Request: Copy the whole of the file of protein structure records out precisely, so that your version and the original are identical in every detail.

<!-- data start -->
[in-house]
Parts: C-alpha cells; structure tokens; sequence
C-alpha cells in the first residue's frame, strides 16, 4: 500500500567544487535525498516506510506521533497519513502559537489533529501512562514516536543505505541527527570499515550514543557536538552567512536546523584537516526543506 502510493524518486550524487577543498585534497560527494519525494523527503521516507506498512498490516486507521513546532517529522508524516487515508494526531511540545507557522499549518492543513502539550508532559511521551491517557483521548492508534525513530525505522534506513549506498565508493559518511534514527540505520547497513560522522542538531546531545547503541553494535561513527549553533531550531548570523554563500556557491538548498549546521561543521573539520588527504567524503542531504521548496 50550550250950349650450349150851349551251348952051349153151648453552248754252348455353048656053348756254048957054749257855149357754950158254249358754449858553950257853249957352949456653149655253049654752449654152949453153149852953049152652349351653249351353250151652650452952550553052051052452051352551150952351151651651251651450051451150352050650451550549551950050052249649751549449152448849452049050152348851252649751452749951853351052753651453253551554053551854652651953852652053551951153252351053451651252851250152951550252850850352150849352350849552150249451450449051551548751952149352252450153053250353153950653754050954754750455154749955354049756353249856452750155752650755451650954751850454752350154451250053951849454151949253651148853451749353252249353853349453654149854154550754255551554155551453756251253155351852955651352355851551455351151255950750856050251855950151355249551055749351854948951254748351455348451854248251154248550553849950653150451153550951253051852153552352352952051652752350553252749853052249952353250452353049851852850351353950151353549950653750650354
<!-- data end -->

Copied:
[in-house]
Parts: C-alpha cells; structure tokens; sequence
C-alpha cells in the first residue's frame, strides 16, 4: 500500500567544487535525498516506510506521533497519513502559537489533529501512562514516536543505505541527527570499515550514543557536538552567512536546523584537516526543506 502510493524518486550524487577543498585534497560527494519525494523527503521516507506498512498490516486507521513546532517529522508524516487515508494526531511540545507557522499549518492543513502539550508532559511521551491517557483521548492508534525513530525505522534506513549506498565508493559518511534514527540505520547497513560522522542538531546531545547503541553494535561513527549553533531550531548570523554563500556557491538548498549546521561543521573539520588527504567524503542531504521548496 50550550250950349650450349150851349551251348952051349153151648453552248754252348455353048656053348756254048957054749257855149357754950158254249358754449858553950257853249957352949456653149655253049654752449654152949453153149852953049152652349351653249351353250151652650452952550553052051052452051352551150952351151651651251651450051451150352050650451550549551950050052249649751549449152448849452049050152348851252649751452749951853351052753651453253551554053551854652651953852652053551951153252351053451651252851250152951550252850850352150849352350849552150249451450449051551548751952149352252450153053250353153950653754050954754750455154749955354049756353249856452750155752650755451650954751850454752350154451250053951849454151949253651148853451749353252249353853349453654149854154550754255551554155551453756251253155351852955651352355851551455351151255950750856050251855950151355249551055749351854948951254748351455348451854248251154248550553849950653150451153550951253051852153552352352952051652752350553252749853052249952353250452353049851852850351353950151353549950653750650354